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Thursday, 12 August 2004
Page: 26521

Senator HARRADINE (3:01 PM) —I will be brief as my position on the Marriage Amendment Bill 2004 is relatively well known and I do not want to take up the limited time available going over arguments that have been well canvassed. This legislation is quite important. The system of marriage between a man and a woman is one that has been relied on for thousands of years across the world and across all cultures. It has been tried and tested over time and found to be the best arrangement available. Moving away from this shared community standard would mean that marriage would become just one option in a list of relationship options. It would in fact lose its meaning.

The legislation we are currently considering is a simple piece of legislation. It is about reflecting the community understanding of marriage, which is that marriage is between a man and a woman. It is in some respects a simple matter of clarifying a definition in legislation so that it reflects a common understanding. But there has been a lot of complex debate surrounding that simple aim.

I acknowledge there are Australian citizens who do not want to marry a person of the opposite sex. Rather than saying marriage is not for them, they have argued for the definition of marriage to be broadened to allow them to marry someone of the same sex. More than that, there are claims that not changing the definition to allow same-sex marriage discriminates against gay people. But, with respect, this is a very simplistic argument. There are of course a range of conditions put on the definition of marriage and these help to maintain the fundamental nature of marriage. These include the conditions that the people marrying must not be already married, that they are old enough to marry, that they not be of the same sex and that there are only two people in a marriage.

Marriage is in effect open to all people, without discrimination, but under a range of conditions. Those who do not accept those conditions because it does not suit them for one reason or another need not enter into marriage. The difficulty with agreeing to change the basic conditions surrounding marriage is that a range of groups might want to alter the surrounding rules to suit them. This would lead to a point where marriage would no longer be recognisable. I am not sure how we could, without accusations of discrimination, distinguish between the demands of one group and another. It therefore seems more reasonable to me to keep marriage as it is and confirm that situation in legislation.

If we were to start changing the common understanding of marriage, you could expect to have representations made from people supporting the legal recognition of various relationships such as polygamy, polyandry, which is one woman and many men, and polyamory, which is a group marriage of varying numbers. The possibility of group marriages is not so farfetched. Two years ago the Law Commission of Canada produced a report on adult relationships which stated, `In principle, the Law Commission sees no reason to limit registration [of relationships] to two people.' A quick search of the Internet revealed at least two active polyamory groups in Australia.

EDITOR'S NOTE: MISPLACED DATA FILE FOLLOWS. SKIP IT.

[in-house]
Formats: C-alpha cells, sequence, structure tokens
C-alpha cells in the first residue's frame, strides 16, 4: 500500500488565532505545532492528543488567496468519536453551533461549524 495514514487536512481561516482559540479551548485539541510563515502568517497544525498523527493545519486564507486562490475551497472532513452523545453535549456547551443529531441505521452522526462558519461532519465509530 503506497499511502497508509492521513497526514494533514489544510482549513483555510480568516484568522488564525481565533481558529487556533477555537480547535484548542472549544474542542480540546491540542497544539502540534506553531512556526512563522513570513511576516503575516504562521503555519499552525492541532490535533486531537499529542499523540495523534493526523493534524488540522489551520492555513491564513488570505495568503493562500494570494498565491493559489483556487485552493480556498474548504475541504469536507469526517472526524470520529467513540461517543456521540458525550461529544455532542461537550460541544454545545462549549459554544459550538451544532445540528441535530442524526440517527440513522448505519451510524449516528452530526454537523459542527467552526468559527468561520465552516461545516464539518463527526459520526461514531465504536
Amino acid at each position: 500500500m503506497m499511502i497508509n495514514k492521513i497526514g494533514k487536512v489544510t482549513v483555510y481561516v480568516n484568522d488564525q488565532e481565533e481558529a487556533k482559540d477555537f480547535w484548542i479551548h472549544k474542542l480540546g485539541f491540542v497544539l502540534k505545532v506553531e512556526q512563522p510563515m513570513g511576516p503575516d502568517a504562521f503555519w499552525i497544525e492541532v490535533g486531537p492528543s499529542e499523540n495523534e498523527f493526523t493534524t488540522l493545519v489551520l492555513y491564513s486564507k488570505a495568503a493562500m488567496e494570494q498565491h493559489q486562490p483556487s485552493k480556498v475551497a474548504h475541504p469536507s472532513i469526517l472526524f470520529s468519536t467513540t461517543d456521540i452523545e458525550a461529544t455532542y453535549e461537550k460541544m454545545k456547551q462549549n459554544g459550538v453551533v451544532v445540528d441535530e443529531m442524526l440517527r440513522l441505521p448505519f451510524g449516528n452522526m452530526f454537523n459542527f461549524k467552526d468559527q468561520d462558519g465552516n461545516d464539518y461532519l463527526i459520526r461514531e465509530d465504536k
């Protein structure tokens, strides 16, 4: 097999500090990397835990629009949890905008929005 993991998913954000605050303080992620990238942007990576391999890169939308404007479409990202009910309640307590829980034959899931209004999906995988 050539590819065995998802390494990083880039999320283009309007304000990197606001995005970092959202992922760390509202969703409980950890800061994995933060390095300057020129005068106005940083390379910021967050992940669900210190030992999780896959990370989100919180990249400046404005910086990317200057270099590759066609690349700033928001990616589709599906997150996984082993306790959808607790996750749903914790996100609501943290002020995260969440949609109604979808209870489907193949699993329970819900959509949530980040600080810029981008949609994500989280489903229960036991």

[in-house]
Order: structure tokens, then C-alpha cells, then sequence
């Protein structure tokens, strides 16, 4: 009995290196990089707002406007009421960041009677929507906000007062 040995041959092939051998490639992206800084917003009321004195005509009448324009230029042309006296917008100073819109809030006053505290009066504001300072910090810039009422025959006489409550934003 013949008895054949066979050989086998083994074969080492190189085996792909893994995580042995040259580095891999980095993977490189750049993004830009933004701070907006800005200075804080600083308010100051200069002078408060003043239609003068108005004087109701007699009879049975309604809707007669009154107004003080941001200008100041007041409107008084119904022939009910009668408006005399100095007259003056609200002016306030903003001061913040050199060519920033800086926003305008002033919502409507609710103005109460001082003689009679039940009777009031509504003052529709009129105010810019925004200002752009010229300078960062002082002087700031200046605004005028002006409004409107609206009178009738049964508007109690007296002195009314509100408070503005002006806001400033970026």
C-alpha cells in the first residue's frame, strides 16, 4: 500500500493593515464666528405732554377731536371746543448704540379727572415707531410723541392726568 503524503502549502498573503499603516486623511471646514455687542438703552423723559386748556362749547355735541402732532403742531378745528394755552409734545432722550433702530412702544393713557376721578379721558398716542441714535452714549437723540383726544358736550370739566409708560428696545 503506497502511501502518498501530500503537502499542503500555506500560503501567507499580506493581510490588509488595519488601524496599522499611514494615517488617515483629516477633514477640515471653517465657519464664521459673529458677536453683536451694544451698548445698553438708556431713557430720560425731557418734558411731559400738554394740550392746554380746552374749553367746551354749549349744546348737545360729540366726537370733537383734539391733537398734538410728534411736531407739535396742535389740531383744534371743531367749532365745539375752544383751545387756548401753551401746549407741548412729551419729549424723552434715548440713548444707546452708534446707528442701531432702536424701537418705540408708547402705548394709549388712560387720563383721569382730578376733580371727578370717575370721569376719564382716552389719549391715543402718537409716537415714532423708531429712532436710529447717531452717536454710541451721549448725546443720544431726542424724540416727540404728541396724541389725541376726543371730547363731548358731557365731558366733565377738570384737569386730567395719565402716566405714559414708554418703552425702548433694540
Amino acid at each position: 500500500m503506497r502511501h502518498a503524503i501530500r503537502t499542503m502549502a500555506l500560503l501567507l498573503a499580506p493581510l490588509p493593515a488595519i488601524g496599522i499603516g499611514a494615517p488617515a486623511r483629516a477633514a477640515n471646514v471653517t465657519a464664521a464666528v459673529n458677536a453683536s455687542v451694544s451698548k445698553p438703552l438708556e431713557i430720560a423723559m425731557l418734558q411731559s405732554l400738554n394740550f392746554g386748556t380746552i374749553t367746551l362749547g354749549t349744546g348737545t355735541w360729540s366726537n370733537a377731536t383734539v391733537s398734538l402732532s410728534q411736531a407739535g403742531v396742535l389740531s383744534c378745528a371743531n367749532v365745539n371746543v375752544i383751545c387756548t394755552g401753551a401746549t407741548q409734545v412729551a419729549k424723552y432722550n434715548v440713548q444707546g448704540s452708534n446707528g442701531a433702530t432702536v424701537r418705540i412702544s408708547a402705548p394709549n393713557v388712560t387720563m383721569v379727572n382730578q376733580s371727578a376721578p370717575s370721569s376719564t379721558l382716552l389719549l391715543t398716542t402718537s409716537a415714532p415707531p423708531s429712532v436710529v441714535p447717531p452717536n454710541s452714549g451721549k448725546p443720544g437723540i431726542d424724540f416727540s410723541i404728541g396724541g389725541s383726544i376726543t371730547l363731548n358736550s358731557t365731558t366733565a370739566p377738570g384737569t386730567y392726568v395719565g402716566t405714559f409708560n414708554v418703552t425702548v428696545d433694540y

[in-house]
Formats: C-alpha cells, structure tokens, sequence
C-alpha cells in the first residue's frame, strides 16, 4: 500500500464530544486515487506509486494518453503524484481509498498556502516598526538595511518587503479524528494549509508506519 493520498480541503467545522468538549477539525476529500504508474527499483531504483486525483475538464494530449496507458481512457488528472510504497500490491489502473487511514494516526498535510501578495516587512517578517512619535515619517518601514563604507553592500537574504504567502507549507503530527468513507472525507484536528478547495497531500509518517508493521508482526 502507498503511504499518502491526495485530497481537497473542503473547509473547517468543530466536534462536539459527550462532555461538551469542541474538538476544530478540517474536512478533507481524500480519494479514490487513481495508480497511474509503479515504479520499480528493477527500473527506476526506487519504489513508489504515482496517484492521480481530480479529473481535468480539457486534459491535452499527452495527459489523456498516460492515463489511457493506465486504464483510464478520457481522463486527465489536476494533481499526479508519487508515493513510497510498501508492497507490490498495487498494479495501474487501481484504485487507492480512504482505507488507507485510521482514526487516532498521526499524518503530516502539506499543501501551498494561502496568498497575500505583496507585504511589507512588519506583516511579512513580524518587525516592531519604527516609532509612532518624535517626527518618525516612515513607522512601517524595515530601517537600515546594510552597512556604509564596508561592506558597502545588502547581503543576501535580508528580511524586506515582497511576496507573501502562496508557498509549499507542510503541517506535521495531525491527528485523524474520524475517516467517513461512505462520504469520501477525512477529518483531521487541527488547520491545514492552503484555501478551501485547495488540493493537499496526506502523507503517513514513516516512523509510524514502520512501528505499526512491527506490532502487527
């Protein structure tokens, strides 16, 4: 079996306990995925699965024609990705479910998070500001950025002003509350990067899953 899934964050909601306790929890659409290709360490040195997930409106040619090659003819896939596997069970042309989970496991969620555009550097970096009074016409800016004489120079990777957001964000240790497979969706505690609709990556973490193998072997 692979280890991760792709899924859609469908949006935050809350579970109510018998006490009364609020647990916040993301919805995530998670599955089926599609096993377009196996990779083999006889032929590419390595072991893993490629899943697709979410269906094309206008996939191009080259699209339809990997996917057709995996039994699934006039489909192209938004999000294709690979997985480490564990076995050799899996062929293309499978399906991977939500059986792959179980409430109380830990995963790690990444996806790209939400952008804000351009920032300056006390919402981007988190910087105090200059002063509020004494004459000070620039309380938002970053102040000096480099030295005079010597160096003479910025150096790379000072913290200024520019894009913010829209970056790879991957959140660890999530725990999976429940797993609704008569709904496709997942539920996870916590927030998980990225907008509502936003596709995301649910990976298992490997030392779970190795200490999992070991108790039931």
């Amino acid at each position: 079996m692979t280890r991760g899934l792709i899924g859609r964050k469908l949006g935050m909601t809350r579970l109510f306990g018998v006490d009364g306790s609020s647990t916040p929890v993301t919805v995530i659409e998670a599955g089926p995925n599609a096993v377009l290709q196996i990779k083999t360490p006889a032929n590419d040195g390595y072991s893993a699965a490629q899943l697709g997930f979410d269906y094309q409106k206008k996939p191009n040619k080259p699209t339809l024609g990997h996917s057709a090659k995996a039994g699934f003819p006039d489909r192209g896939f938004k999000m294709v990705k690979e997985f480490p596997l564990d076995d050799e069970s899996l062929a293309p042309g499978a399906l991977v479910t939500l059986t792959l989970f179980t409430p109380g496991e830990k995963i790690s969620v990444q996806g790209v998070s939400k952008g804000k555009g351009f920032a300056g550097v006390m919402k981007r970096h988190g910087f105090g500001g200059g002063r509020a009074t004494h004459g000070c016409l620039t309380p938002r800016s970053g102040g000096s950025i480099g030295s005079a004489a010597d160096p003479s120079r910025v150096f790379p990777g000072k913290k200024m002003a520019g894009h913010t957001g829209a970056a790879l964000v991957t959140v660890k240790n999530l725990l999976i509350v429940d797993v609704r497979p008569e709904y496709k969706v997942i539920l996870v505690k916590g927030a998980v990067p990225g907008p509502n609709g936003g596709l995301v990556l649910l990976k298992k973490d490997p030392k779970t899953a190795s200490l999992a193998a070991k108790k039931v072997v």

There is value in the current system of marriage. At a very practical level, it provides a very stable environment in which to raise children. It seems to me most important that children have a mother and a father. To allow homosexual marriages is to deliberately deny children a father or a mother. I know that there are exceptions to the stability of marriage—that marriages sometimes fail, we all know that; that children are sometimes not treated well; and that children can be brought up well by one parent. But I consider that having children grow up with a mother and a father is a social ideal, and that is accepted generally in the community. I know myself how difficult it can be to bring children up as a single parent. It was not a situation I wanted to be in—certainly not; my wife died—and it certainly was not ideal. I, like many parents, did the best I could. I was not all that crash hot. I am sure that, after two years of my single parenting, the kids were very happy when I married a widow and were delighted when, once again, they were in a family with a mother and a father.

I am not saying that children cannot be brought up well by relatives or guardians rather than by a mother and a father. Sometimes that has to be the situation, for one reason or another. But I do see that as a substitute arrangement, and, acknowledging the best efforts and intentions of people in this situation, it is not the ideal. These are some of the reasons I support the acknowledgment and strengthening in legislation of the general community understanding of marriage—that it is between a man and a woman. Obviously there are many ways to strengthen marriage, and I will continue to lobby for that assistance. We have not got there yet. I believe governments do not adequately recognise the work that is done by families. I support this bill as one part of that overall structure of support for marriage and the family. I will leave my comments there to let other honourable senators contribute to this important debate.